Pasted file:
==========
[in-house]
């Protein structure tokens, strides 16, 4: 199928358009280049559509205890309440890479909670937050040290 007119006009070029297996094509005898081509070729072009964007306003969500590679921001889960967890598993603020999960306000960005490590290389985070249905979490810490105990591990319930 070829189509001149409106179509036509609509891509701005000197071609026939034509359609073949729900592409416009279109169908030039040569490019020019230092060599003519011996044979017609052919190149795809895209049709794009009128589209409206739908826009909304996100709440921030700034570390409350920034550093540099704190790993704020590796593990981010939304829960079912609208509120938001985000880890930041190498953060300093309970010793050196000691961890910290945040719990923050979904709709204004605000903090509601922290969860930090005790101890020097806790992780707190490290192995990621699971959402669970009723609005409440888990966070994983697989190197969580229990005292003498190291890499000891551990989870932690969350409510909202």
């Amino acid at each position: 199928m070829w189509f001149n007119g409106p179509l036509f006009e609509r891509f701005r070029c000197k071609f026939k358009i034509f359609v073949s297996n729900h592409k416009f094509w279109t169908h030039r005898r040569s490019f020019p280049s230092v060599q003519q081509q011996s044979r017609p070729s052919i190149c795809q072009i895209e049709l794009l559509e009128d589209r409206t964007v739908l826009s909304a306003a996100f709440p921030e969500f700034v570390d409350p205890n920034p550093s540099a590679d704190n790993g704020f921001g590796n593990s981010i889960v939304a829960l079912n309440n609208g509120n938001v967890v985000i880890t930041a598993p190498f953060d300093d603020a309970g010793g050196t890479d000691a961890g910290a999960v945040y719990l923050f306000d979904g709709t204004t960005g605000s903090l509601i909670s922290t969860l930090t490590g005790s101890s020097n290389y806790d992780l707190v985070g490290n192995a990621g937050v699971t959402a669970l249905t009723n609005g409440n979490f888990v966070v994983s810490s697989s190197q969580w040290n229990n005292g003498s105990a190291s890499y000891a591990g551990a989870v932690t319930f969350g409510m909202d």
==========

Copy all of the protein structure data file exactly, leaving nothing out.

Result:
[in-house]
């Protein structure tokens, strides 16, 4: 199928358009280049559509205890309440890479909670937050040290 007119006009070029297996094509005898081509070729072009964007306003969500590679921001889960967890598993603020999960306000960005490590290389985070249905979490810490105990591990319930 070829189509001149409106179509036509609509891509701005000197071609026939034509359609073949729900592409416009279109169908030039040569490019020019230092060599003519011996044979017609052919190149795809895209049709794009009128589209409206739908826009909304996100709440921030700034570390409350920034550093540099704190790993704020590796593990981010939304829960079912609208509120938001985000880890930041190498953060300093309970010793050196000691961890910290945040719990923050979904709709204004605000903090509601922290969860930090005790101890020097806790992780707190490290192995990621699971959402669970009723609005409440888990966070994983697989190197969580229990005292003498190291890499000891551990989870932690969350409510909202």
């Amino acid at each position: 199928m070829w189509f001149n007119g409106p179509l036509f006009e609509r891509f701005r070029c000197k071609f026939k358009i034509f359609v073949s297996n729900h592409k416009f094509w279109t169908h030039r005898r040569s490019f020019p280049s230092v060599q003519q081509q011996s044979r017609p070729s052919i190149c795809q072009i895209e049709l794009l559509e009128d589209r409206t964007v739908l826009s909304a306003a996100f709440p921030e969500f700034v570390d409350p205890n920034p550093s540099a590679d704190n790993g704020f921001g590796n593990s981010i889960v939304a829960l079912n309440n609208g509120n938001v967890v985000i880890t930041a598993p190498f953060d300093d603020a309970g010793g050196t890479d000691a961890g910290a999960v945040y719990l923050f306000d979904g709709t204004t960005g605000s903090l509601i909670s922290t969860l930090t490590g005790s101890s020097n290389y806790d992780l707190v985070g490290n192995a990621g937050v699971t959402a669970l249905t009723n609005g409440n979490f888990v966070v994983s810490s697989s190197q969580w040290n229990n005292g003498s105990a190291s890499y000891a591990g551990a989870v932690t319930f969350g409510m909202d």